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The Latest News from Mastermines - New Energy Minerals
July 11, 2019 1

Electric Vehicle Battleground

The big auto war is coming !

When we consider electric vehicles, some of us forget that this has really only been a serious journey for four years. For investors in the space it probably feels longer, while many governments seem to have only recently grasped the concept. Then there’s the, “average Joe”, who heard a few comments and thinks that might be a cool idea for the future.

The truth is that there is a vehicle war looming beyond what many can imagine and that includes the most optimistic. However, it’s much more than that. This will be a full-blown technology war on a massive scale.

It’s now just about vehicles. It’s about a total change to the way vehicles are constructed and the associated technologies they require. Much more than a few pistons, gears and body panels. This is about batteries, electric motors, computerization, composite materials, and electronics on a scale never seen before.
The world’s big auto has been dragged out of a comfortable slumber and thrown headlong into the biggest change since Henry Ford first replaced the horse and cart. It will be closely followed by the second revolution in robotics that will encompass everything from warfare to automation and beyond. Anything you can’t connect and drag a power cable is fair game for this revolution.

In any war we should fist examine the players. When we think of vehicles those players consist of Asia, Europe and America along with a few other less influential markets. So let’s take a look at those major auto markets and how prepared for war they are.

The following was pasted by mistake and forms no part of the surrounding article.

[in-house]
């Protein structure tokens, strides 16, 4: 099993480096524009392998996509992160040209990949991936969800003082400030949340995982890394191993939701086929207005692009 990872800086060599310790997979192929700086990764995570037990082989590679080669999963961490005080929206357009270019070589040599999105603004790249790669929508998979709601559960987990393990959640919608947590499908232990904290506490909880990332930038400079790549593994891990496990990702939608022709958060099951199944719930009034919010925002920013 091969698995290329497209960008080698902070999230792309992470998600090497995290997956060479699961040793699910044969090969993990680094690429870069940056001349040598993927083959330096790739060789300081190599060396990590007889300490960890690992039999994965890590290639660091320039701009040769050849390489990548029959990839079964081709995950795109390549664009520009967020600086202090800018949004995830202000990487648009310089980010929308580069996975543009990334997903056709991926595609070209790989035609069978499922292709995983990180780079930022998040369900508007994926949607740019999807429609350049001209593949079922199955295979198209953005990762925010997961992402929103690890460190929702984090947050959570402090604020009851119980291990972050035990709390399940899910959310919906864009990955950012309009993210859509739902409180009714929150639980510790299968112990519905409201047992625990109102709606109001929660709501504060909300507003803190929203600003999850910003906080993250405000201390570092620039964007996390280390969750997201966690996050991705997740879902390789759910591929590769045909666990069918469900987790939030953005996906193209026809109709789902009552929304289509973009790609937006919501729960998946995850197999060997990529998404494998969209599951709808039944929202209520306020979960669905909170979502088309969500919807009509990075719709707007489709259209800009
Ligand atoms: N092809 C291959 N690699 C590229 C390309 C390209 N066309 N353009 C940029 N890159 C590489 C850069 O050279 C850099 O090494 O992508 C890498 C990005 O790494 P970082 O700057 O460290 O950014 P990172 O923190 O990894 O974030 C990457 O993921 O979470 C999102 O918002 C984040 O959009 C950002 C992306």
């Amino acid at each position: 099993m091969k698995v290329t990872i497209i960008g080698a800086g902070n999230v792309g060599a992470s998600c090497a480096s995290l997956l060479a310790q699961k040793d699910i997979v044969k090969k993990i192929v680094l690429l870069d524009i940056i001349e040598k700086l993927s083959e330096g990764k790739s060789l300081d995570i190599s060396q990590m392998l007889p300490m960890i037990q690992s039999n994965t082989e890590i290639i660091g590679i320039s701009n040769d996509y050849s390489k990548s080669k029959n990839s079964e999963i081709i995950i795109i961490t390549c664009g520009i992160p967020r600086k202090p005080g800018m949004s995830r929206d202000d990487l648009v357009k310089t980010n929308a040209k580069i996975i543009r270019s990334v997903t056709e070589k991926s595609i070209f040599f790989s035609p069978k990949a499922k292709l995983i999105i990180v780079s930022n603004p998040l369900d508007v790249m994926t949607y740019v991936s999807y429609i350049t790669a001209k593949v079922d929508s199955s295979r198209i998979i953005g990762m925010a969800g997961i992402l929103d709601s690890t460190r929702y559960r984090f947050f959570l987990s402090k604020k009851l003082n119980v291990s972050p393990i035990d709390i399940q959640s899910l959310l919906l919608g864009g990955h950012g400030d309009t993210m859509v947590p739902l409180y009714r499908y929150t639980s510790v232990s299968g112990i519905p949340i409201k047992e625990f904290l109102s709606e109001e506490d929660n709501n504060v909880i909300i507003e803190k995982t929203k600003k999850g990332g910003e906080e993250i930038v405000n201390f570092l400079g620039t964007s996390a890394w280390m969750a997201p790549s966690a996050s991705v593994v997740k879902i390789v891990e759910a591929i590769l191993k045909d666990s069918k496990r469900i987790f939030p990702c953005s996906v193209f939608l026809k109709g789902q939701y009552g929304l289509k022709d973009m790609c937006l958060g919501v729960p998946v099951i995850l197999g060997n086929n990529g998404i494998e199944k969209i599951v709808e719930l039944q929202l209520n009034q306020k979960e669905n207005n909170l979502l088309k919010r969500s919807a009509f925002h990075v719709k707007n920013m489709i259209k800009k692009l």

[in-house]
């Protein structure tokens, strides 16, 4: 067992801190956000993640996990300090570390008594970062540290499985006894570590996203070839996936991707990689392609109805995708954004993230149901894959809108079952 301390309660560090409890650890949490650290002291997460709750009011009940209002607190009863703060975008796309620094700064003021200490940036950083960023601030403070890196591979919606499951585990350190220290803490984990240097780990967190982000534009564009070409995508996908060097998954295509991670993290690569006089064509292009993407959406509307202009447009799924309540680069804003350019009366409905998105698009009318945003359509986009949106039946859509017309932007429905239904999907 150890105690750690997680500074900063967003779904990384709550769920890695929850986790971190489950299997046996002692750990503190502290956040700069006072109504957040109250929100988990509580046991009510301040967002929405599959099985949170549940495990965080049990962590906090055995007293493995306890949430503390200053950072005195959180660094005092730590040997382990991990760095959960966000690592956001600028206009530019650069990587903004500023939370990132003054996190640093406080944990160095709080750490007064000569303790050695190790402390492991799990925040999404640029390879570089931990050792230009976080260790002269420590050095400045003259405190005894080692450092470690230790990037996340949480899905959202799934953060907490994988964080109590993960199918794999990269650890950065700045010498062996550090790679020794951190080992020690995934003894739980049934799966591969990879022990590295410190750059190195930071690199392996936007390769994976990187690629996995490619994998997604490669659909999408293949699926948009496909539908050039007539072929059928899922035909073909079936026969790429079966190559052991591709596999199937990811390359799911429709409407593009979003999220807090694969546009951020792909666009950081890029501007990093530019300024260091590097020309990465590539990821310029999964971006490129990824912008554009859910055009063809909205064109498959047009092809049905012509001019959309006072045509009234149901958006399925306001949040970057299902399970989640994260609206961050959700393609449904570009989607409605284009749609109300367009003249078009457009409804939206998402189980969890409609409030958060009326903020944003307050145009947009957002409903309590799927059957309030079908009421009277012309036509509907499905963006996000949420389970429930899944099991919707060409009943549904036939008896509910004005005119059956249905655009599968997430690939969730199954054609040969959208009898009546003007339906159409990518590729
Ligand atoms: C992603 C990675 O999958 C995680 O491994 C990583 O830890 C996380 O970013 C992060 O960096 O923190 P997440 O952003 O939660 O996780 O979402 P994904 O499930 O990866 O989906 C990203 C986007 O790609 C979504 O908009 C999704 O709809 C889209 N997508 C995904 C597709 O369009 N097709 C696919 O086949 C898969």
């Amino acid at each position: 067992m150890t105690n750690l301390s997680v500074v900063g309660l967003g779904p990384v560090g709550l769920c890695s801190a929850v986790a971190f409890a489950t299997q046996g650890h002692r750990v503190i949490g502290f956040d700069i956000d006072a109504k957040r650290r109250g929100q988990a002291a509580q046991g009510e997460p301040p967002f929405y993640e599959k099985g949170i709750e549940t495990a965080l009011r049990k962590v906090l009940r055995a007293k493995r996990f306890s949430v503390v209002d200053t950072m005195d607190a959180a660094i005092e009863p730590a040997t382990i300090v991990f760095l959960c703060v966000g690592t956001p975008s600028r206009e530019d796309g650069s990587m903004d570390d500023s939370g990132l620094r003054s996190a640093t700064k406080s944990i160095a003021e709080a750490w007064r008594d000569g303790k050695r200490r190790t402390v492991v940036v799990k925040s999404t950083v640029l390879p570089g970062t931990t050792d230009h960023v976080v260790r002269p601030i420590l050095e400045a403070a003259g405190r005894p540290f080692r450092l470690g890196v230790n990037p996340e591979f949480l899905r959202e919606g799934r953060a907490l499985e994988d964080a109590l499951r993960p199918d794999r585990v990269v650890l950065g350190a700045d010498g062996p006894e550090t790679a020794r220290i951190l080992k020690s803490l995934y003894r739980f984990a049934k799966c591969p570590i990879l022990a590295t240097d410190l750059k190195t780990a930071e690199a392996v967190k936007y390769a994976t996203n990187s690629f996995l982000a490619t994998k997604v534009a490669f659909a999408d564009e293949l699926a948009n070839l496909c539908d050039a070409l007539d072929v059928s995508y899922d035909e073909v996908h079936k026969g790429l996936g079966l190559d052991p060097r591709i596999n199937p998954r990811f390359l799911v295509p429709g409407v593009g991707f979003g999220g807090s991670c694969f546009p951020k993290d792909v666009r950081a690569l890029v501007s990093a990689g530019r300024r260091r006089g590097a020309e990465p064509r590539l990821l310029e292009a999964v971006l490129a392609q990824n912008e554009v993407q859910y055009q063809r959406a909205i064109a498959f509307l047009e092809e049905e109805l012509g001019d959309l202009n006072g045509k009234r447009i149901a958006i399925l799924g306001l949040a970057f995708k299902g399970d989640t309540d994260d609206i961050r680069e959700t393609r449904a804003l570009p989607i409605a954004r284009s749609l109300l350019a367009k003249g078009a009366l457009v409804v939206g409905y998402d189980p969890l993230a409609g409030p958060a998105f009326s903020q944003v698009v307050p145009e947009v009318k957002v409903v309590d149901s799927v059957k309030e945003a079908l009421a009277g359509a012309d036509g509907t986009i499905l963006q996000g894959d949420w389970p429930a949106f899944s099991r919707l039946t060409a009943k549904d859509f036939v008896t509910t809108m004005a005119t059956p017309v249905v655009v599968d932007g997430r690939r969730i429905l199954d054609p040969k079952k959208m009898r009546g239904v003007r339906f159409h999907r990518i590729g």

The United States flag icon - free download

Let’s look at the U.S first. After all, Elon Musk and Tesla first pushed electric vehicles into the spotlight. There is little doubt that Tesla remains the world leader for EV technology despite some of the negative comments motoring around the investment world. A world leader with challenges ahead as they cope with huge debt. Indeed, watching from the outside it would seem that Tesla is the only soldier in the U.S arsenal right now. Others plan to join the fight but I consider it much like a partisan army fighting in occupied territory.

Without government backing they are fighting the good fight and I certainly hope they win. What I don’t understand is why the leaders in the U.S are at war and yet behave like they didn’t hear the declaration. I mean the U.S is the epicentre of technology, but it feels like they haven’t yet grasped what’s happening. They have almost zero raw materials for batteries and the lone ranger in Tesla fighting their battles, with the odd Tonto trying to help as best they can.

Without serious government support for Tesla, the U.S feels a good five years behind the game, and that assumes they can lock up the raw material supplies and fast track the additional gigafactories while kicking a non-compliant gas guzzling industry into action.


Illustration of european union flag Free Vector